JOURNAL

The Shape of Labs: The University of Arizona Biomedical Sciences Partnership Building

By Andrew Labov and Jennifer Swedell

Contemporary research engages teams of researchers working together to solve complex problems. Today’s laboratory facilities bring different scientific disciplines under one roof to create opportunities for collaboration and cross-disciplinary discovery. Yet physical laboratory space requirements often vary greatly among the disciplines, resulting in unique challenges in laboratory planning and programming.

The Biomedical Sciences Partnership Building (BSPB) at the University of Arizona (UA) is a new, 10-story, 245,000-sq.-ft. research laboratory supporting the UA School of Medicine-Phoenix. This project was particularly challenging: while the UA had initially defined the broad research themes for the facility, no researchers were in place at the project outset.

Planning a high-rise, multidisciplinary biomedical research building under these circumstances required a thoughtful approach and creative solutions. Knowing only that the BSPB would focus on cancer biology, neuroscience, traumatic brain injury, bioengineering, and population health, the CO Architects laboratory planning team went to work.

Here are some of the strategies and solutions the team developed to address the planning challenges.

Programming Tool Kit

CO developed a programming tool kit for research facilities that helped the UA leadership quickly define the vision of the project and from their statement of broad research themes, its programmatic needs, functional requirements and cost. A series of interactive tools and exercises were used to build the program without knowing the actual users.

Multi-step process for defining research disciplines, laboratory types and associated utilities from research themes.

  • For each research theme, the team identified the attendant scientific disciplines, laboratory types and infrastructure.
  • Surrogate researchers active in similar research themes elsewhere at the UA advised on program development and planning standards.
  • Participants defined and prioritized program requirements according to criteria used later to evaluate design and budget options.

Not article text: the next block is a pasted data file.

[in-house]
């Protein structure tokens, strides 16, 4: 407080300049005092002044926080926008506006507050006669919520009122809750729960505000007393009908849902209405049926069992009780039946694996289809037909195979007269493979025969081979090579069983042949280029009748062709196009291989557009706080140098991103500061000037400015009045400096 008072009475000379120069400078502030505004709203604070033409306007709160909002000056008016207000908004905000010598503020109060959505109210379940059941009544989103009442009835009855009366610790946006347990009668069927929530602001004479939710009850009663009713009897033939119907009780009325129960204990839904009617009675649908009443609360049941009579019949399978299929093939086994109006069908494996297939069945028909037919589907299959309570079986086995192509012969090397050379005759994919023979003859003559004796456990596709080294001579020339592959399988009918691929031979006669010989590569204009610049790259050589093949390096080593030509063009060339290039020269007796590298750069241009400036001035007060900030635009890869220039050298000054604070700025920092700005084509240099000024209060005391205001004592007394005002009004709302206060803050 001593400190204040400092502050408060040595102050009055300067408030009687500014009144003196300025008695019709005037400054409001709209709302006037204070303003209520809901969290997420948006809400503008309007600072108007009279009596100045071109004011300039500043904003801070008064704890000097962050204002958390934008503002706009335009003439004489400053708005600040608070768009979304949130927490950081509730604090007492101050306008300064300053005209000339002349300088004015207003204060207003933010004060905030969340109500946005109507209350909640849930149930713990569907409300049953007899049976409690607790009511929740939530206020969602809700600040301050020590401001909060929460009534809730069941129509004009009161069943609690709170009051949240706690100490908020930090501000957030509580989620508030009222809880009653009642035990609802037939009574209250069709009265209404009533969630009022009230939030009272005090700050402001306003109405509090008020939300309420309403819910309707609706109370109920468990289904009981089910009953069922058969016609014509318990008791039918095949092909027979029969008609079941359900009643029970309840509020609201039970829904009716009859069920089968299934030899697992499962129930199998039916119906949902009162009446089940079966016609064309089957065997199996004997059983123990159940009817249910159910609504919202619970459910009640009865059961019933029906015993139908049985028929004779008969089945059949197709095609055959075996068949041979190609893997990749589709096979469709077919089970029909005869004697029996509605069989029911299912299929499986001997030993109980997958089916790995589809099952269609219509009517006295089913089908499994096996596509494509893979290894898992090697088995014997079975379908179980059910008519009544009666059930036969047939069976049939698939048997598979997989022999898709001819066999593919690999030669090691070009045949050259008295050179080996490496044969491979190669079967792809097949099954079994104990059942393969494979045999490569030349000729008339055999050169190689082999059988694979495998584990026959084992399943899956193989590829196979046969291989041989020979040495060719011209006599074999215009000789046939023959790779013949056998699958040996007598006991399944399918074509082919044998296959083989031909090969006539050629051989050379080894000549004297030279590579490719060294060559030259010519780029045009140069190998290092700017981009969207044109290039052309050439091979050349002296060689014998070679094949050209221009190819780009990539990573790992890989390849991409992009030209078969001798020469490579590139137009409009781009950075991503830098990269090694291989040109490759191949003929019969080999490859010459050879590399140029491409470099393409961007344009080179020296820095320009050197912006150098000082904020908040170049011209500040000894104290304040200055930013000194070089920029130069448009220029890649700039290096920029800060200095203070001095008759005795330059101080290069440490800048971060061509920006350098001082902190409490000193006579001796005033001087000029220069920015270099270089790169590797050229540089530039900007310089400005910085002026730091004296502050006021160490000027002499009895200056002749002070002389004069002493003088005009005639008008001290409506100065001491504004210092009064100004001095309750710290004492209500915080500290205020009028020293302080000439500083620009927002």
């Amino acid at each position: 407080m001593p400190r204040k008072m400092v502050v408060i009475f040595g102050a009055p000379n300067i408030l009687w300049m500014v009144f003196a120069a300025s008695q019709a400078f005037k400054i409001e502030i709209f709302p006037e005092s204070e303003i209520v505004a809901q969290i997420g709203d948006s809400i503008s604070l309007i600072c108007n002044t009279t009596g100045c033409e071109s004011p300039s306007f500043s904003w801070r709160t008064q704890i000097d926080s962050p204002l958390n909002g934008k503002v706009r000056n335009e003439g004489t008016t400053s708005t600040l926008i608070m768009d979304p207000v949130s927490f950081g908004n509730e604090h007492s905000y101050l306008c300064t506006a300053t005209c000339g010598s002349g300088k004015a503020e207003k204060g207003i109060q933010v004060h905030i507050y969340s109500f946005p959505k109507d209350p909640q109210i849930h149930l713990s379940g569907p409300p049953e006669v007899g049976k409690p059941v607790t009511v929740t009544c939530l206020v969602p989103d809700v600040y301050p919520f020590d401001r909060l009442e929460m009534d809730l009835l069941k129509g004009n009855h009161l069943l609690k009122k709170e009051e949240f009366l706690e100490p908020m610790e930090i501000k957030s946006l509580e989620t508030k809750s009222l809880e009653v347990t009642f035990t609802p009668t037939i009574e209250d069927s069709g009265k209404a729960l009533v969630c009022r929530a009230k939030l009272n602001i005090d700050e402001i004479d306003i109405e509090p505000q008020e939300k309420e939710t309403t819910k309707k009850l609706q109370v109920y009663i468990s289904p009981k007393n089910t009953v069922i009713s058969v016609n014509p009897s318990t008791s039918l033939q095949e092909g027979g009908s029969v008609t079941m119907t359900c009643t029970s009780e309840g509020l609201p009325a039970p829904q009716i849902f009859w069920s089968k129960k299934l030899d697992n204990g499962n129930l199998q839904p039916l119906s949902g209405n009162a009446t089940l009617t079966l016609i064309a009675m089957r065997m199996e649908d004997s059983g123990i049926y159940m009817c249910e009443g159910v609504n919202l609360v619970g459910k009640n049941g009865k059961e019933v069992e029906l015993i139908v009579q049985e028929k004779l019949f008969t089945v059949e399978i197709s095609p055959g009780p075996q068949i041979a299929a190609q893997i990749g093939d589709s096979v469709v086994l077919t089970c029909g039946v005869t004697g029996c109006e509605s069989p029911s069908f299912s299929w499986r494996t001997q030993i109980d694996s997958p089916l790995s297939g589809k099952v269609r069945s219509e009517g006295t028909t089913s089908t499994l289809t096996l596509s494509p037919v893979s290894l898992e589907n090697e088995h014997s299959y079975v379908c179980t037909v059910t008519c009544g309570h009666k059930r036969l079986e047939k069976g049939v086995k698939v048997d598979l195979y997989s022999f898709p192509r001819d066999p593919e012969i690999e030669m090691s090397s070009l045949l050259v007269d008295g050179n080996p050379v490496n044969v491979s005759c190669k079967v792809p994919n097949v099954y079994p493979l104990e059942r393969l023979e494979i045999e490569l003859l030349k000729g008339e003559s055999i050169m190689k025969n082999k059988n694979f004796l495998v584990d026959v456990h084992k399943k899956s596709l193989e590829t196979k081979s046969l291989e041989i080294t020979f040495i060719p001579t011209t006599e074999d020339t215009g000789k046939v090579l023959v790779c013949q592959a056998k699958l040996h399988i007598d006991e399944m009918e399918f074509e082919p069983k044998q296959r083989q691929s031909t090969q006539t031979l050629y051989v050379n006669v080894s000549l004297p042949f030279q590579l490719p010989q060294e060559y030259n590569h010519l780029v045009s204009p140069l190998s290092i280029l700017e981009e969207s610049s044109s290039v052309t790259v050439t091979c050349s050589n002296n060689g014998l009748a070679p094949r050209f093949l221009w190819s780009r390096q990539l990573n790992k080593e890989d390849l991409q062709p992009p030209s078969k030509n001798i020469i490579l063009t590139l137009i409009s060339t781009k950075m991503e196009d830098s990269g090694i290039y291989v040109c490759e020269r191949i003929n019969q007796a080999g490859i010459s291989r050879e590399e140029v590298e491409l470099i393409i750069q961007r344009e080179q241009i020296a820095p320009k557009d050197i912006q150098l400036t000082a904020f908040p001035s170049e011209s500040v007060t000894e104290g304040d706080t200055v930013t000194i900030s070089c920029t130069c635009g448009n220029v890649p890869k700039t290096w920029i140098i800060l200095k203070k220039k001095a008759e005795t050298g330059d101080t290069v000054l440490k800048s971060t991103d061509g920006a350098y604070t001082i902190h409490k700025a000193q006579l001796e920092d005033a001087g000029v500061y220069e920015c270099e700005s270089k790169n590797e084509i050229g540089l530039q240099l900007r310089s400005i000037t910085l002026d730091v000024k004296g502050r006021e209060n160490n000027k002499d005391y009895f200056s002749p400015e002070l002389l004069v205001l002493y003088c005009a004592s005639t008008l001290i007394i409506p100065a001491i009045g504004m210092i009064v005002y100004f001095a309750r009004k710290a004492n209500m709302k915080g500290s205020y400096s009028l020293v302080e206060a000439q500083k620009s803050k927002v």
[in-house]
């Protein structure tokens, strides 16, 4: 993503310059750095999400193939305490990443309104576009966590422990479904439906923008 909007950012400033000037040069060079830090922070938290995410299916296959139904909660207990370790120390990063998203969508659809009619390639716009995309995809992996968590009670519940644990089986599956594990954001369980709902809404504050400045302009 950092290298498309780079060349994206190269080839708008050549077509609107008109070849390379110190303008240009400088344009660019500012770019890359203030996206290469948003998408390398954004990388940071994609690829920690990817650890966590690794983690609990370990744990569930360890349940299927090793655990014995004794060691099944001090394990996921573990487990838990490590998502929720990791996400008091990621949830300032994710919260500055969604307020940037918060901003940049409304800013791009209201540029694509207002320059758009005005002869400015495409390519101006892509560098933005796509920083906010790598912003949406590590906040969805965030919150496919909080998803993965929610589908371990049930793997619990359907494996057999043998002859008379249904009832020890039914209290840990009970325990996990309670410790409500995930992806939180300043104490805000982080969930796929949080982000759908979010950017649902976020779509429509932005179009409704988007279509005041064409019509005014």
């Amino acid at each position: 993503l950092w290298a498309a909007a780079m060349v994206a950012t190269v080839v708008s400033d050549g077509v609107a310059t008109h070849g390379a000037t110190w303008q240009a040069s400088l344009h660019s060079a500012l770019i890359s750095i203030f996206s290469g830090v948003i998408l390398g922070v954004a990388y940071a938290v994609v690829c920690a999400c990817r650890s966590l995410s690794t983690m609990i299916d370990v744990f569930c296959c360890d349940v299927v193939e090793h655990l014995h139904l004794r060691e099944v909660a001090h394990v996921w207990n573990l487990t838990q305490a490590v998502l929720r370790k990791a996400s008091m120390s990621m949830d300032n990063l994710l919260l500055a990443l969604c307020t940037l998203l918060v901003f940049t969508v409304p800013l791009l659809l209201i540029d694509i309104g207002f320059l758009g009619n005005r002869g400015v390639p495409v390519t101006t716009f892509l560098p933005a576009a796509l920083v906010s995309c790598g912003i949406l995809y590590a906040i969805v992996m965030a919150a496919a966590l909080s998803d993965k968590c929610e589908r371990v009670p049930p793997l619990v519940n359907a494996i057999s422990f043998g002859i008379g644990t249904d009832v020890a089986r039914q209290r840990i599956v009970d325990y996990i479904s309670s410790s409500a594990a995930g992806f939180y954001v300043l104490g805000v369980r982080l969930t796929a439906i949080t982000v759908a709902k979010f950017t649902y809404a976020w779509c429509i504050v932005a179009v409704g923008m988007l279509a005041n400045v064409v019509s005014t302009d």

• Types of spaces, activities and equipment that could be shared were categorized, and hypothetical daily activities of future occupants for specific uses were mapped.
  • Benchmarking metrics from similar buildings around the country and across campus were used to model potential sizes, and quantify the costs, of each space type.

Program Distribution Strategy

The results of the programming tool-kit exercises suggested a proportional range of laboratory types distributed vertically throughout the BSPB’s 10 stories.

Section / stacking diagram of laboratory types and supporting program space.

  • Lab types with higher fume-hood density are located on the lower research floors.
  • Labs types that could flex from wet-bench to instrumentation and computation are on the upper levels.
  • Administrative offices are on the uppermost level.
  • Lab sizes of 1.5 modules for Startup PI groups and 3+ modules for established PI groups.

New Workflow Paradigm

The proliferation of specialized research instruments that collect large volumes of data has changed the nature of the laboratory bench and the workflow within the BSPB.

Day-lit, open work areas with visual connections to labs, glass-fronted PI offices open directly to research teams, reconfigurable systems furnishings in work areas.

  • Previously the primary research area, the bench is now a place where samples are prepared for various modalities of investigation in dedicated procedure rooms.
  • Automation has increased speed and reduced the time lab members need to be in the wet-lab environment.
  • Resulting data is analyzed at computer workstations in dry computation space.

Typical Research Floor:

Research floors are zoned for various activities and arranged to maximize operational workflow and collaboration.

Wet biomedical laboratory with views to open offices beyond.

Flex laboratory configured for laser tables. Motorized blackout shades block day-light from open offices beyond.

  • All of the various laboratory types are designed to fit within the same floor plan configuration, enabling floor repetition and program redistribution / recombination.
  • An open office / open lab planning approach allows numbers and sizes of research teams to change easily by reassigning bench and workstation positions instead of moving walls.
  • Elimination of hallways between various zones increases efficiency, keeps hallways from becoming fixed obstacles and retains fluid boundaries between work zones.
  • A movable glass partition between open office and open lab areas enables the boundary to change according to team composition.

Completed in 2017, the Biomedical Sciences Partnership Building represents the vision, mission and aspirations of the University of Arizona and the UA School of Medicine-Phoenix. The modern, flexible facility successfully unites teams of researchers working together to improve healthcare across Arizona, the US and world.

 

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